There might be no better way to spoil yourself than a massage or day spa treatment. Schedule yourself for a massage, a facial treatment, a mud bath or a hot stone massage. You might also want to visit a hot spring, where you can relax surrounded by nature in warm, geothermal pools.

2. Get a Makeover

A makeover is a great way to celebrate hitting a goal. Get a manicure, a new haircut or hire a professional makeup artist to create a new look. You can also consult a personal stylist to help you update your wardrobe.

3. Enjoy Some Alone Time

Some alone time might be just what you need to treat yourself. Take a day off work and plan a “stay-cation” for yourself. Take a bubble bath, find a new podcast to listen to, have a cup of hot tea or coffee while you curl up with a new book or binge-watch some shows on your streaming service. You can also go out by yourself and enjoy a movie or visit an art gallery.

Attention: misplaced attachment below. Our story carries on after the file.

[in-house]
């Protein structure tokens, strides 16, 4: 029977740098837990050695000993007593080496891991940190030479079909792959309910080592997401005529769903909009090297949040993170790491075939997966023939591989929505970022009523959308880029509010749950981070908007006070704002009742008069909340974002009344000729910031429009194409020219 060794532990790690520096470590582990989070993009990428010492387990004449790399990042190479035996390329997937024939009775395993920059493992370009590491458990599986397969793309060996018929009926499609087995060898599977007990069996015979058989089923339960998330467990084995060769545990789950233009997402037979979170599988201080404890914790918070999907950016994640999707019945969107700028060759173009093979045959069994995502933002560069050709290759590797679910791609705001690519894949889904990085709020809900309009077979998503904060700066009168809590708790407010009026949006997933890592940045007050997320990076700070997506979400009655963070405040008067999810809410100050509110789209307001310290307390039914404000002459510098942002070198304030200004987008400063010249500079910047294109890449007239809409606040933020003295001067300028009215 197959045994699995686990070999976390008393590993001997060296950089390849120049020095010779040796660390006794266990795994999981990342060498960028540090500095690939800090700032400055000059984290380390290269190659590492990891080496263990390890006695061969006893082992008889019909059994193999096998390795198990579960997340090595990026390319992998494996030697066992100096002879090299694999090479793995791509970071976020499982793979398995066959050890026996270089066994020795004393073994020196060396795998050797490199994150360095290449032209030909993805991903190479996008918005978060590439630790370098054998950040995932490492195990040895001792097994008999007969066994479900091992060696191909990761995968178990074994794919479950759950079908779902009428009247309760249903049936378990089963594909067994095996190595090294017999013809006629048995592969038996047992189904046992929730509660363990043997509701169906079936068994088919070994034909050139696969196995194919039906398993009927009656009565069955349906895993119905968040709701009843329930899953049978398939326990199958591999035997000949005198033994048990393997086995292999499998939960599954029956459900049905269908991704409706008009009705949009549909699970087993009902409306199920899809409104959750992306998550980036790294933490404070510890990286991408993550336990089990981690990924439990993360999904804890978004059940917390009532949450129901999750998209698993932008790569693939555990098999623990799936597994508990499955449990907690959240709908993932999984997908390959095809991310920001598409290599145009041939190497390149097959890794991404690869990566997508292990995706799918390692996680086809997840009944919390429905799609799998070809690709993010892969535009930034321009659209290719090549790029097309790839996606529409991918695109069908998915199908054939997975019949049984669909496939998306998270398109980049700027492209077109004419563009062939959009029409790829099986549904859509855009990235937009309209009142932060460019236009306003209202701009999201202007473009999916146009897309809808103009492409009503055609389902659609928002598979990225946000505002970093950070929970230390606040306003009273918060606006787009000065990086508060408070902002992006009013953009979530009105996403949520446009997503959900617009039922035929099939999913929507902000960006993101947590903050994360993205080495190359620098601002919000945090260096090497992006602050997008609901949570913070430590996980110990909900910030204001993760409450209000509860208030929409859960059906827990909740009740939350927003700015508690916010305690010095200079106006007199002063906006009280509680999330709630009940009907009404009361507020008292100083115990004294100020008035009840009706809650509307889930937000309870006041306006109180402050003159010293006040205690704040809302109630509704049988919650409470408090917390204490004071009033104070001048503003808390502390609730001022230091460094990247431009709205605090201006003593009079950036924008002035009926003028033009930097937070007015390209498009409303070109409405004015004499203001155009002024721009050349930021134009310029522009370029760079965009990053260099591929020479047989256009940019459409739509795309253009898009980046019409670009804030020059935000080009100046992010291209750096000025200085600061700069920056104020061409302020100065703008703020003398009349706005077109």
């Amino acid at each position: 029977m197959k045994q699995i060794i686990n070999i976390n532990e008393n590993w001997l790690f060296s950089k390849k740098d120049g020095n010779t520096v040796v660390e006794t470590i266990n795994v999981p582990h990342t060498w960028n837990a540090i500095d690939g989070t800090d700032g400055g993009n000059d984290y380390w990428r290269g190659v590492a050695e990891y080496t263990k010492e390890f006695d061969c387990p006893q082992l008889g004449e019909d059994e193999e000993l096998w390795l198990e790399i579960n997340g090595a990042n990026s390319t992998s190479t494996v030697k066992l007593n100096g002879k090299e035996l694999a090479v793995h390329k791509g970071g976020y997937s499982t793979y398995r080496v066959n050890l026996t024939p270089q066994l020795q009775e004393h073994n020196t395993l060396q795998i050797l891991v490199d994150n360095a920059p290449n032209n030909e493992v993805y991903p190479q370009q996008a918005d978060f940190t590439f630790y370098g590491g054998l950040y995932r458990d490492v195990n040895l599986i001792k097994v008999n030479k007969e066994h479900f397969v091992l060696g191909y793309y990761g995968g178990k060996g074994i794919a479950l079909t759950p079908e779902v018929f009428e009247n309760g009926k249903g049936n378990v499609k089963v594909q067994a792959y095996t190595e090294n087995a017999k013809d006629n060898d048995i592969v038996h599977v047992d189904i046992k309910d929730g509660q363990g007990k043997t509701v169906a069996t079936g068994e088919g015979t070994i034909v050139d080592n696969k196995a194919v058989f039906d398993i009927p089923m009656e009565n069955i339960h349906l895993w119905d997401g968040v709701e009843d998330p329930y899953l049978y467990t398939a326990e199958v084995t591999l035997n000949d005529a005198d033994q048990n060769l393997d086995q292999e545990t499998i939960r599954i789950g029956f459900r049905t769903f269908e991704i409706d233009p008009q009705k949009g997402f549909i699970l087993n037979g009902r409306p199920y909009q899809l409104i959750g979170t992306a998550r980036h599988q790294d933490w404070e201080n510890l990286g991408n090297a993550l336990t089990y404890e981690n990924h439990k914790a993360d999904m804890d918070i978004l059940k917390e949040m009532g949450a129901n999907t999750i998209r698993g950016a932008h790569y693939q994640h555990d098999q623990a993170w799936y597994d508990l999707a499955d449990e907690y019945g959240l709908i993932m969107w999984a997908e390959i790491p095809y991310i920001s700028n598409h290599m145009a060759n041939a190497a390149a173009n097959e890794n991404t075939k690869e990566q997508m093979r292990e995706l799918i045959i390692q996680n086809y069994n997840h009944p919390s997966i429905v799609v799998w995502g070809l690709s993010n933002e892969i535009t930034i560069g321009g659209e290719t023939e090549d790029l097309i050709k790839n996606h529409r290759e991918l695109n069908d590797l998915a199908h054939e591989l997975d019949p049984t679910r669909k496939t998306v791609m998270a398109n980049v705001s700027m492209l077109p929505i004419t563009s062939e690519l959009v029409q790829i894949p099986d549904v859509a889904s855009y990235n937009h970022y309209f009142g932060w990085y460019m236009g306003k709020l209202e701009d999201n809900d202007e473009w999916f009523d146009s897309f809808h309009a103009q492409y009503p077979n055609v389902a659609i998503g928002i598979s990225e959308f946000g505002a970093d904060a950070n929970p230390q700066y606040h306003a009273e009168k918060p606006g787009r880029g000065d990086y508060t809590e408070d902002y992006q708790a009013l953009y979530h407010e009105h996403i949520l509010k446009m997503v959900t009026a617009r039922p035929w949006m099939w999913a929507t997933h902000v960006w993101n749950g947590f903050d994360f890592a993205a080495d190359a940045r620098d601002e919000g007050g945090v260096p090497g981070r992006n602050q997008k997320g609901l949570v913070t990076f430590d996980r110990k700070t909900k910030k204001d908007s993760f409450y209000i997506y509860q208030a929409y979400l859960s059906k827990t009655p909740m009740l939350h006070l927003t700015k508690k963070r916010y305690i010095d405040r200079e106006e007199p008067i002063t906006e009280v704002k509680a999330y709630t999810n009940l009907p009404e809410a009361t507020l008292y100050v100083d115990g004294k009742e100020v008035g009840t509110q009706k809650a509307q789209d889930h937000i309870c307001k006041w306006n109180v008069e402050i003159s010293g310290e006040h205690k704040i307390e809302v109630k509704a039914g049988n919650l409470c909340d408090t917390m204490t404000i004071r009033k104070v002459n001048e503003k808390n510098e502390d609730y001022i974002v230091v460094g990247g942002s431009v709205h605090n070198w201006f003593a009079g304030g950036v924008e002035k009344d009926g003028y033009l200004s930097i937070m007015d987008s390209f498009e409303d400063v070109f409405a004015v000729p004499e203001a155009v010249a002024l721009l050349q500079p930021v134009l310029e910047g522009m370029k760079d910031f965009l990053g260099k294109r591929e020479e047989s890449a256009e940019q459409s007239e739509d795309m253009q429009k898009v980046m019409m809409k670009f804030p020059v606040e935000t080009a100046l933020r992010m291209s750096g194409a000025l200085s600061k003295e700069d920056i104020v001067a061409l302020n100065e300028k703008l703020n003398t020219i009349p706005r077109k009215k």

4. Plan a Night Out

If spending time with loved ones is something you crave, plan a fun night out with friends. Find a comedy club, a festival, concert or sporting event to attend.

5. Take a Day Trip

Plan a day trip to a locale you’ve been meaning to visit. Plan a mountain hike or a visit to a beach or lake and enjoy a swim and a healthy picnic. If you’re looking for something more active, consider canoeing, horseback riding or a bike ride. If something relaxing is more your speed, take a long drive and spend the night out under the stars with a loved one.

Changing out our bad habits for healthier ones takes time and effort. By learning to reward ourselves in a more positive way, we reinforce our newer, better habits while discarding the old habits that held us back.